1. Shave the fur around the inflamed skin until a boundary of normal-appearing skin is evident. This will allow the hot spot to dry and essentially creates a “firebreak” to stop the inflammatory reaction from spreading. “Depending on the pet, this might require some sedation since the condition can be painful to some animals,” Dr. Ackerman says.

  2. Clean the area with cool water and a gentle skin cleanser. Avoid the use of alcohol—it will sting if applied to the eroded surface.

  3. Apply topical sprays, such as hamamelis (witch hazel) and hydrocortisone.

  4. Possibly prescribe a short course of oral corticosteroid (Temaril-P, prednisolone, methylprednisolone or triamcinolone) to quickly reduce itchiness, pain and swelling. If caught early enough, antibiotics usually aren’t necessary.

As a general rule, ointments should be avoided as a means of treating hot spots, Dr. Ackerman says. “Ointments can actually seal the surface and force infection deeper. If infection develops, then antibiotics will be an additional requirement.”

After treatment, owners should exercise special care to encourage healing. “Once treatment is administered, whether oral or topical, it’s important to make sure a dog doesn’t further traumatize the area,” Dr. Ackerman says. “That’s why you often see dogs wearing Elizabethan collars. If the inflammation and any infection have been quickly controlled, the condition typically resolves in 7 to 10 days. If not, it might take up to four weeks to achieve resolution, so quick action is always worthwhile.”

Some dogs may develop one or two hot spots in their lives while others suffer frequent recurrences. Regular bathing and grooming with appropriate products may help lessen or prevent them, depending on the cause. A flea control product that your veterinarian recommends can also help.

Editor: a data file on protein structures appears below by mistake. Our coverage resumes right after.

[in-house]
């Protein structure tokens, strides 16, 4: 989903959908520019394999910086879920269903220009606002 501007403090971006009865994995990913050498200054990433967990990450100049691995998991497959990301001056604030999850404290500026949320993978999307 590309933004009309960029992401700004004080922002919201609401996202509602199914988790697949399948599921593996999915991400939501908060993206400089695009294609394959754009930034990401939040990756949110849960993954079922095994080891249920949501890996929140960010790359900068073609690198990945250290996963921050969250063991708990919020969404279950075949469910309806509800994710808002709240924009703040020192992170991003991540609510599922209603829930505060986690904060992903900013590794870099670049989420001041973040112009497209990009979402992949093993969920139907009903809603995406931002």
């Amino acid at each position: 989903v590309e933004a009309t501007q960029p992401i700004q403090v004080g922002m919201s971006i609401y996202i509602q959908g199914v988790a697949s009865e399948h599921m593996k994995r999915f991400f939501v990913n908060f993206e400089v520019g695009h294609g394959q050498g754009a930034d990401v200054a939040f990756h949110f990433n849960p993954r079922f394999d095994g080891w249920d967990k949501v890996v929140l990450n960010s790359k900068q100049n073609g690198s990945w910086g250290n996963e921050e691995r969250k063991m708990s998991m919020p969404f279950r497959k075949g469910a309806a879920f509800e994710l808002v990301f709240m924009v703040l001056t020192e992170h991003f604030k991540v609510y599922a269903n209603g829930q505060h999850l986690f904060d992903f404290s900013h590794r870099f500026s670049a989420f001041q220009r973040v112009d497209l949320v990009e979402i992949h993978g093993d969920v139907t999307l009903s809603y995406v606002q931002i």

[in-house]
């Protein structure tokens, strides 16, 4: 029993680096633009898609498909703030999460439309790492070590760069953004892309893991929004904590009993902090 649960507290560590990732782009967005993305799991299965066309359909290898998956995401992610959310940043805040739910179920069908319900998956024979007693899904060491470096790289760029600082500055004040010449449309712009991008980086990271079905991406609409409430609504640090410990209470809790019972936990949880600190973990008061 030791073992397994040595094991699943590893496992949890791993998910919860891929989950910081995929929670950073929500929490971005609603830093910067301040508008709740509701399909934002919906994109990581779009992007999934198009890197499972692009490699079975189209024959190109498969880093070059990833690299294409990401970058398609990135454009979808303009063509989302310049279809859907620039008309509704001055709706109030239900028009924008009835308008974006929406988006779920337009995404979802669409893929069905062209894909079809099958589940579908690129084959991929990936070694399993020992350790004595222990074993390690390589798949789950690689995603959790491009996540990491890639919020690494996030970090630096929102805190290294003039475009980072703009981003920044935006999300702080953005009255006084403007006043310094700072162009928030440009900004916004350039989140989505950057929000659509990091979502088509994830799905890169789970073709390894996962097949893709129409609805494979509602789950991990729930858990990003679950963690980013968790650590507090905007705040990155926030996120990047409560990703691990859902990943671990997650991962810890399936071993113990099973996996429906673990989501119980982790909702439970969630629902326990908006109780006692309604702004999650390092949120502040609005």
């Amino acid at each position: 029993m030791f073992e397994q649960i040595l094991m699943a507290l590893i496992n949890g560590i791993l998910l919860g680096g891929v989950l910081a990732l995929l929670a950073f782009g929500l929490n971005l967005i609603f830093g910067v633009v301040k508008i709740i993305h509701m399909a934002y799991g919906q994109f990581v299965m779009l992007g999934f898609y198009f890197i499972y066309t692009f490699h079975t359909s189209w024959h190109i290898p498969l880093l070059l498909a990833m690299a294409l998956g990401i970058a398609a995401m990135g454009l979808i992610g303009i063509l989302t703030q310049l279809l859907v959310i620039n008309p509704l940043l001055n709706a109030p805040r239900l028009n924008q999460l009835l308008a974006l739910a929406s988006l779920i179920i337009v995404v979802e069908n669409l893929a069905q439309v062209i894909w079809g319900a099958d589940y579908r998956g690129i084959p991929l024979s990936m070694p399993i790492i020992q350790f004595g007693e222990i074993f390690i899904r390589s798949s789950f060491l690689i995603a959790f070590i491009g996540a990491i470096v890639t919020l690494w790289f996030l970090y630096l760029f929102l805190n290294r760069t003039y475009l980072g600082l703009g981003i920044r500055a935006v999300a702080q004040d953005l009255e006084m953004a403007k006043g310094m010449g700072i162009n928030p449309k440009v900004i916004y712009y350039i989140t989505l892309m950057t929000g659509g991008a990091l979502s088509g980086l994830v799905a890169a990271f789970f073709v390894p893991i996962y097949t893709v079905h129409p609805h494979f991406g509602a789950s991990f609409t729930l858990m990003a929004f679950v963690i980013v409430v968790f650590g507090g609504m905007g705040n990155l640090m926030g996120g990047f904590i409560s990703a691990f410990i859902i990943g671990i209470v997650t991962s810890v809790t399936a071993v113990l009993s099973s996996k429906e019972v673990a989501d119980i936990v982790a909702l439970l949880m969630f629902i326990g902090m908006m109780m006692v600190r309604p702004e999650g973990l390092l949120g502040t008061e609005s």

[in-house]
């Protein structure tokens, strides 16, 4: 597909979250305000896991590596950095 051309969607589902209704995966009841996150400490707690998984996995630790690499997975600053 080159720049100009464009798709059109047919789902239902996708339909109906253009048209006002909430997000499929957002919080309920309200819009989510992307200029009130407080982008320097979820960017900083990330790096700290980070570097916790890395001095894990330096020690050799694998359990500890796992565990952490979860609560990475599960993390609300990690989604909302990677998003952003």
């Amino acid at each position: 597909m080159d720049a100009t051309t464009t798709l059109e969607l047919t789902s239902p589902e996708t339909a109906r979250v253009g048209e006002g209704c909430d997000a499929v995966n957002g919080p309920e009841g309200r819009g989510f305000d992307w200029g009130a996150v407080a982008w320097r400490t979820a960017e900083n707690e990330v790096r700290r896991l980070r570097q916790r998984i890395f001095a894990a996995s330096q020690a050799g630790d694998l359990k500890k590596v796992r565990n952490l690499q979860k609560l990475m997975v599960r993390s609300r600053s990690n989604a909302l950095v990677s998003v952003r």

Flea control is a must
While some owners may be concerned about using a chemical product on their dog, dermatologist Jean Greek, DVM, in Santa Barbara, Calif., points out that failing to use a flea preventive can actually be harmful to your dog.

“The fact is that flea control products are much safer and more effective than in the past. Ironically, it is often those dogs whose owners don’t use flea control products that end up being subjected to several steroid injections to mitigate the symptoms of hot spots,” she says.

As does Dr. Ackerman, Dr. Greek emphasizes the importance of finding the underlying cause of hot spots to prevent future infections. “Continually treating the symptom without finding the cause is counterproductive,” she says, explaining that some owners repeatedly take their dog to her clinic for the treatment of hot spots. “They are getting steroid injections over and over again. There is nothing that steroids cure—they just help to ease the symptoms. Finding the cause of a hot spot is key to solving the problem.”

The bottom-line advice from the dermatologists: Consult your veterinarian at the first sign of a hot spot, so you can work together to relieve your dog’s suffering. “Every animal is different and treatment solutions need to be tailored to the individual needs of the pet and the owner,” Dr. Ackerman says. The good news is that while hot spots may look scary, with appropriate veterinary care they heal completely in a matter of weeks—often without a scar. It pays to be vigilant and seek veterinary attention promptly.

Comments (0)

Be the first to comment on this post using the section below.

New to Your Dog? Register for Free!

Already Registered?
Log In